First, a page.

One would have thought that the fact that orthodox and heterodox Muslims took part in such gatherings should have given Renan a pause, but coherent analysis of complex issues does not seem to have been his forte. H. Taine held that Renan is simply incapable of formulating a precise formula. Al-Ghazali (d. 1111), whose original mind Renan admired, would have judged Renan in much harsher terms. He was of the view that ignorance and "imbecility are nearer to salvation than a defective intelligence" or arrogance.
One gets the sense that for Renan, Islam is itself a malady. Once it takes hold of the mind, it is certain to lead it into infinite fanaticism. By the time of his religious initiation, around the age of ten or twelve, the Muslim child, Renan held:
... turns suddenly fanatic, full of an inane pride of possessing that which he thinks to be absolute truth ... This mad pride is the radical vice of the Muslim. ... convinced that God gives fortune and power to those who obey him, irrespective of education or personal merit, the Muslim has the most profound contempt for education, science, and everything that makes up the European mind. This strain inculcated by the Islamic faith is so strong that all the differences of race and nationality disappear by the act of converting to Islam. The Berber, Sudanese, Circassian, Malay, Egyptian, Nubian, once they become Muslims, cease being Berber, Sudanese, Egyptian etc. ... they become Muslims. Only Persia is an exception; it was able to guard its distinct mind.
Thus, emancipating the Muslim from his religion, Renan held, is the best service Europe could offer him.
Renan's views about Islam and science beyond the twelfth century have long been discredited by historians of science. To give one example, George Saliba's work on astronomy has established that Copernicus' "astronomical revolution" owed a great deal to advances in the field by Muslim astronomers in the thirteenth and fourteenth centuries (among others, Damascene physician Ibn al-Nafis [d. 1288] and Damascene astronomer Ibn al-Shatir [d. 1375]). But in view of Renan's claims and for the purposes of this chapter, it is worth rewinding the clock to less than a century earlier, that is, prior to the onset of colonialism in the Arab-Islamic world, and examine what a Yemini scholar, Muhammad bin Ali al-Shawkani (1759–1839), a contemporary of al-Jabarti, thought of a proper education that students desiring to achieve high stages of learning ought to pursue.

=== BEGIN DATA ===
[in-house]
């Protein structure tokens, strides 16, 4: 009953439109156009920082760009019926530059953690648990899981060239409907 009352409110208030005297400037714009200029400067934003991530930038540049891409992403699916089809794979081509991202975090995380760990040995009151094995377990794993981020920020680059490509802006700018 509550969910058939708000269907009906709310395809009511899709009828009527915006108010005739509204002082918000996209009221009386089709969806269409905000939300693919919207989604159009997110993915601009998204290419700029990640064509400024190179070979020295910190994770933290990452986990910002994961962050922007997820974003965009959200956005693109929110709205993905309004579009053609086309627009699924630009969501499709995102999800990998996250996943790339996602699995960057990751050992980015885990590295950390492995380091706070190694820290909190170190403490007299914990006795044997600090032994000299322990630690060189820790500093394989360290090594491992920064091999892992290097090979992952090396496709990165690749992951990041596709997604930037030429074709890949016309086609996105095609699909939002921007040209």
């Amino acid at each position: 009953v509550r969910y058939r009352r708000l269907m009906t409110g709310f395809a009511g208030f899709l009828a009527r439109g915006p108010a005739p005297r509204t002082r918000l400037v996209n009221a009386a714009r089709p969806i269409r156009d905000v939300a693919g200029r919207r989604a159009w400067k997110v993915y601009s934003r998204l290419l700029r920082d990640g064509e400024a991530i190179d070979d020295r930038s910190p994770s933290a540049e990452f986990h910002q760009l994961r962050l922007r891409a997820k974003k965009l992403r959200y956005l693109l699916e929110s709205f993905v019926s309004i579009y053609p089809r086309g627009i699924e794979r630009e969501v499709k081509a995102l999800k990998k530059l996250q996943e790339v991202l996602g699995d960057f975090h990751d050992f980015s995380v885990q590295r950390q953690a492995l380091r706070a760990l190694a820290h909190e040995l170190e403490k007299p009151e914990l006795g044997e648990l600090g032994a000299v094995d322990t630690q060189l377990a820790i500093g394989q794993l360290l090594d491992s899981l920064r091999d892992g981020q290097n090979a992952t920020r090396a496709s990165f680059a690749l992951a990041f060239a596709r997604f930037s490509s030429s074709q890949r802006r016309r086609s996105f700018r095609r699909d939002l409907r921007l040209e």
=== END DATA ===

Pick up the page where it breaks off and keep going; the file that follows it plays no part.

Al-Shawkani's purpose of writing his book, Talab al-'Ilm wa-Tabagat al-Muta'allimin (The Pursuit of Knowledge and the Categories of the Educated), is to compile a curriculum for the interested student that would meet his intellectual ambition. The pursuit of knowledge, al-Shawkani writes, is one of the highest and most honorable forms of worship. The student has a duty to avoid dogmatism of all kinds and pursue a fair and objective approach to his study of the Shari'a; it is like a trust in his hand, not to be betrayed. Taking side, in a dogmatic manner, with any Muslim scholar amounts to betraying the Shari'a:
...you would turn him [i.e., the Muslim scholar] into a lawgiver (shari') instead of a jurist (mutasharri'); into the source of religious authority (mukallif) instead of someone authorized to carry out the religious precepts (mukallaf); [in short, you would turn him] into somebody to be worshipped instead of a worshipper.